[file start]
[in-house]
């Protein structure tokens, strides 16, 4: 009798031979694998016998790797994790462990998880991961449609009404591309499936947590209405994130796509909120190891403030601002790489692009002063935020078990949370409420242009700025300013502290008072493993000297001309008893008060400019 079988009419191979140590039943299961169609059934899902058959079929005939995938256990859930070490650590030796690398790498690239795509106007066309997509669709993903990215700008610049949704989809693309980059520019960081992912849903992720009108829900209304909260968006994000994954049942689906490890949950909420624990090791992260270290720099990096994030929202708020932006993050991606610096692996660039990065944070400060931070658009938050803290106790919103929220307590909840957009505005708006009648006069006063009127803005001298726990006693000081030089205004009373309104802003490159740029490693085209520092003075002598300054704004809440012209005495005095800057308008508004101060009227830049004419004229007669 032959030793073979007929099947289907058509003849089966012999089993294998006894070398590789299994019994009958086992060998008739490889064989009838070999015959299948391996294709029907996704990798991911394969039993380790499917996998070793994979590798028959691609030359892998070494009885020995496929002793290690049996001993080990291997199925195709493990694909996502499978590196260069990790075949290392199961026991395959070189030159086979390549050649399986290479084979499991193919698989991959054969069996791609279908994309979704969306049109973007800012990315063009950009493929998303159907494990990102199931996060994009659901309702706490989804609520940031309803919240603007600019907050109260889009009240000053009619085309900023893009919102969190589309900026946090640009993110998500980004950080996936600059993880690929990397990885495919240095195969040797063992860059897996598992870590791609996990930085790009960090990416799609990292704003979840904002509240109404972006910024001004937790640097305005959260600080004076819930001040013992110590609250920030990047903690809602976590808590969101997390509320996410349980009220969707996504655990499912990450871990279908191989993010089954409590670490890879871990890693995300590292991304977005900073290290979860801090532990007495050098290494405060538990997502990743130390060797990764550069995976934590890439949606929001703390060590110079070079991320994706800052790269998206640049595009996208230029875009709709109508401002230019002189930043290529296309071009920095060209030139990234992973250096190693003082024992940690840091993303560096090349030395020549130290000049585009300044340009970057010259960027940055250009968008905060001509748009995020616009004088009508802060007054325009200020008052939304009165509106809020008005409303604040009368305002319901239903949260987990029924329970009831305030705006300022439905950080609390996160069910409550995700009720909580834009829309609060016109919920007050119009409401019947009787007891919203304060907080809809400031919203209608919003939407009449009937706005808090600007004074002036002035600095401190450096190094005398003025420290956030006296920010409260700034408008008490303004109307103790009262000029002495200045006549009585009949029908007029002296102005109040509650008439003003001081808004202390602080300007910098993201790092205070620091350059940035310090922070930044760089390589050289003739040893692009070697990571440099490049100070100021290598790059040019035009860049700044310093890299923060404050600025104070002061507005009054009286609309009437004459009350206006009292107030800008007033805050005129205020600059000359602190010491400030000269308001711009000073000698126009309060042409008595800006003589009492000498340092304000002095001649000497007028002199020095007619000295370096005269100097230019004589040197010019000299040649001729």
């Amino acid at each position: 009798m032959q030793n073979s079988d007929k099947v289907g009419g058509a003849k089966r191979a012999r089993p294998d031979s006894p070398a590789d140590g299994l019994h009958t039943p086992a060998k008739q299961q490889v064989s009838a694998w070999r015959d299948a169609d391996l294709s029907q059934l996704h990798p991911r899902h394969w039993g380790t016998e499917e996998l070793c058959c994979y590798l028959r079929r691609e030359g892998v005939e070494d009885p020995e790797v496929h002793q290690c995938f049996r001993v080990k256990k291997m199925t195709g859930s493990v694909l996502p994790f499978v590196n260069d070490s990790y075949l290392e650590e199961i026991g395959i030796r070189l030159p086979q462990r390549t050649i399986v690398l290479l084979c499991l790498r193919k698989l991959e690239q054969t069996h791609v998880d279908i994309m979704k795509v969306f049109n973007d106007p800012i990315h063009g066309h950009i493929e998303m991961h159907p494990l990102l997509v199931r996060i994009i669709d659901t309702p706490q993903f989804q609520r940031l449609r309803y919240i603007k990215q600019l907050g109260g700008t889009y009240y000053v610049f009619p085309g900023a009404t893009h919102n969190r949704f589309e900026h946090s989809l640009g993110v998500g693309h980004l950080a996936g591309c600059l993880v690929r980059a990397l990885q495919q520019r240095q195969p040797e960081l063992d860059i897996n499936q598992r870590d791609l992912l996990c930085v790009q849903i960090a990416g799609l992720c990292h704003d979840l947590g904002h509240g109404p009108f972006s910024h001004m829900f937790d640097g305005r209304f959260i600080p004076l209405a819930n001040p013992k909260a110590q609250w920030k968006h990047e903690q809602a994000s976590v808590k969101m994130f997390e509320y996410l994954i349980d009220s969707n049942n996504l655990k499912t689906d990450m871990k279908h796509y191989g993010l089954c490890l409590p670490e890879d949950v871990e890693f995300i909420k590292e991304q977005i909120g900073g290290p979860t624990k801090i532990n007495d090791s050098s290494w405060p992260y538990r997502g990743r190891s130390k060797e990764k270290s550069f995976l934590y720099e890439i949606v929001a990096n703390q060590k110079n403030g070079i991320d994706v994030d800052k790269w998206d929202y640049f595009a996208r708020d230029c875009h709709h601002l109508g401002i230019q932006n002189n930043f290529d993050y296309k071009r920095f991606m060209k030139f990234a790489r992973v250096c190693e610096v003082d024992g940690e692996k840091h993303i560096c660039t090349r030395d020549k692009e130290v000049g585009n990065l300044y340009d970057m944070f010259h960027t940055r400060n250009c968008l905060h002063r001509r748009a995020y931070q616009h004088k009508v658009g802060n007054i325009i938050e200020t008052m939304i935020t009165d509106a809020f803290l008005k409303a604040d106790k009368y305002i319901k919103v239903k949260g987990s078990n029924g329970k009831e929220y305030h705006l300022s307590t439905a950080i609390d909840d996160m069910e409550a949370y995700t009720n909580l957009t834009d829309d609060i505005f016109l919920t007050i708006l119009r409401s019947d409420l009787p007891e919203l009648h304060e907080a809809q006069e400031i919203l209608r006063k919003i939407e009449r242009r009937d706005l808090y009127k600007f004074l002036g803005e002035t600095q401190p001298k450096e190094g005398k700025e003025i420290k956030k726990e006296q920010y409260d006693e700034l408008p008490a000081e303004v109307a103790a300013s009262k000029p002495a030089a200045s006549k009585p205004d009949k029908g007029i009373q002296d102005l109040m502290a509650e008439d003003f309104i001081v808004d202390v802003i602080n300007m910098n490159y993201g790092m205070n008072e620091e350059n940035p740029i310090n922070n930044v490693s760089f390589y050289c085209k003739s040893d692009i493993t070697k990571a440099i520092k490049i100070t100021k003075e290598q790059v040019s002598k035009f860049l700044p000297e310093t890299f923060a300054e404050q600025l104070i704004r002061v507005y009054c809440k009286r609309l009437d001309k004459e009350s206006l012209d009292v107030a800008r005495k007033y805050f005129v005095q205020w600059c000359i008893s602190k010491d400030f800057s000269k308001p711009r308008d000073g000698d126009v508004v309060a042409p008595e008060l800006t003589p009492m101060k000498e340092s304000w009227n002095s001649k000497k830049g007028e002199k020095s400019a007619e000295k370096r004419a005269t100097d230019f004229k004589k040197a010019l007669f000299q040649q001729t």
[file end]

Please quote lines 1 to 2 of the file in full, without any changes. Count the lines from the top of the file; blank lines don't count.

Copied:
[in-house]
């Protein structure tokens, strides 16, 4: 009798031979694998016998790797994790462990998880991961449609009404591309499936947590209405994130796509909120190891403030601002790489692009002063935020078990949370409420242009700025300013502290008072493993000297001309008893008060400019 079988009419191979140590039943299961169609059934899902058959079929005939995938256990859930070490650590030796690398790498690239795509106007066309997509669709993903990215700008610049949704989809693309980059520019960081992912849903992720009108829900209304909260968006994000994954049942689906490890949950909420624990090791992260270290720099990096994030929202708020932006993050991606610096692996660039990065944070400060931070658009938050803290106790919103929220307590909840957009505005708006009648006069006063009127803005001298726990006693000081030089205004009373309104802003490159740029490693085209520092003075002598300054704004809440012209005495005095800057308008508004101060009227830049004419004229007669 032959030793073979007929099947289907058509003849089966012999089993294998006894070398590789299994019994009958086992060998008739490889064989009838070999015959299948391996294709029907996704990798991911394969039993380790499917996998070793994979590798028959691609030359892998070494009885020995496929002793290690049996001993080990291997199925195709493990694909996502499978590196260069990790075949290392199961026991395959070189030159086979390549050649399986290479084979499991193919698989991959054969069996791609279908994309979704969306049109973007800012990315063009950009493929998303159907494990990102199931996060994009659901309702706490989804609520940031309803919240603007600019907050109260889009009240000053009619085309900023893009919102969190589309900026946090640009993110998500980004950080996936600059993880690929990397990885495919240095195969040797063992860059897996598992870590791609996990930085790009960090990416799609990292704003979840904002509240109404972006910024001004937790640097305005959260600080004076819930001040013992110590609250920030990047903690809602976590808590969101997390509320996410349980009220969707996504655990499912990450871990279908191989993010089954409590670490890879871990890693995300590292991304977005900073290290979860801090532990007495050098290494405060538990997502990743130390060797990764550069995976934590890439949606929001703390060590110079070079991320994706800052790269998206640049595009996208230029875009709709109508401002230019002189930043290529296309071009920095060209030139990234992973250096190693003082024992940690840091993303560096090349030395020549130290000049585009300044340009970057010259960027940055250009968008905060001509748009995020616009004088009508802060007054325009200020008052939304009165509106809020008005409303604040009368305002319901239903949260987990029924329970009831305030705006300022439905950080609390996160069910409550995700009720909580834009829309609060016109919920007050119009409401019947009787007891919203304060907080809809400031919203209608919003939407009449009937706005808090600007004074002036002035600095401190450096190094005398003025420290956030006296920010409260700034408008008490303004109307103790009262000029002495200045006549009585009949029908007029002296102005109040509650008439003003001081808004202390602080300007910098993201790092205070620091350059940035310090922070930044760089390589050289003739040893692009070697990571440099490049100070100021290598790059040019035009860049700044310093890299923060404050600025104070002061507005009054009286609309009437004459009350206006009292107030800008007033805050005129205020600059000359602190010491400030000269308001711009000073000698126009309060042409008595800006003589009492000498340092304000002095001649000497007028002199020095007619000295370096005269100097230019004589040197010019000299040649001729």